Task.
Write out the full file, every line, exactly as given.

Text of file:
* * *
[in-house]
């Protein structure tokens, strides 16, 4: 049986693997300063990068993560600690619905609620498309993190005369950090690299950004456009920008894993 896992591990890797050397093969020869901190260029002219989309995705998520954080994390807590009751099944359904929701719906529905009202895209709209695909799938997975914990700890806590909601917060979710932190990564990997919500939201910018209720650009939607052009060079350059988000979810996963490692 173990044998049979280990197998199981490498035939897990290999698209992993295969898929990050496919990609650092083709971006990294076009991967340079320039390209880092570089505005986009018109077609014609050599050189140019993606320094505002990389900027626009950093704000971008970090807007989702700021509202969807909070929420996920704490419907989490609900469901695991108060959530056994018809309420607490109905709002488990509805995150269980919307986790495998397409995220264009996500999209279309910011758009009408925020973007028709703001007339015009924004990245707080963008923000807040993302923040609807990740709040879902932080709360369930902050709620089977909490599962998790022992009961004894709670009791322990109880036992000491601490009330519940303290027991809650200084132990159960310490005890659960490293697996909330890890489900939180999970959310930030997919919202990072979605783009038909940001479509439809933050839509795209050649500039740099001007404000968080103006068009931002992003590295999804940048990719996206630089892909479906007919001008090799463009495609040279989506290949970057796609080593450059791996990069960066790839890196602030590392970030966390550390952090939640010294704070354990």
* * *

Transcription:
[in-house]
């Protein structure tokens, strides 16, 4: 049986693997300063990068993560600690619905609620498309993190005369950090690299950004456009920008894993 896992591990890797050397093969020869901190260029002219989309995705998520954080994390807590009751099944359904929701719906529905009202895209709209695909799938997975914990700890806590909601917060979710932190990564990997919500939201910018209720650009939607052009060079350059988000979810996963490692 173990044998049979280990197998199981490498035939897990290999698209992993295969898929990050496919990609650092083709971006990294076009991967340079320039390209880092570089505005986009018109077609014609050599050189140019993606320094505002990389900027626009950093704000971008970090807007989702700021509202969807909070929420996920704490419907989490609900469901695991108060959530056994018809309420607490109905709002488990509805995150269980919307986790495998397409995220264009996500999209279309910011758009009408925020973007028709703001007339015009924004990245707080963008923000807040993302923040609807990740709040879902932080709360369930902050709620089977909490599962998790022992009961004894709670009791322990109880036992000491601490009330519940303290027991809650200084132990159960310490005890659960490293697996909330890890489900939180999970959310930030997919919202990072979605783009038909940001479509439809933050839509795209050649500039740099001007404000968080103006068009931002992003590295999804940048990719996206630089892909479906007919001008090799463009495609040279989506290949970057796609080593450059791996990069960066790839890196602030590392970030966390550390952090939640010294704070354990």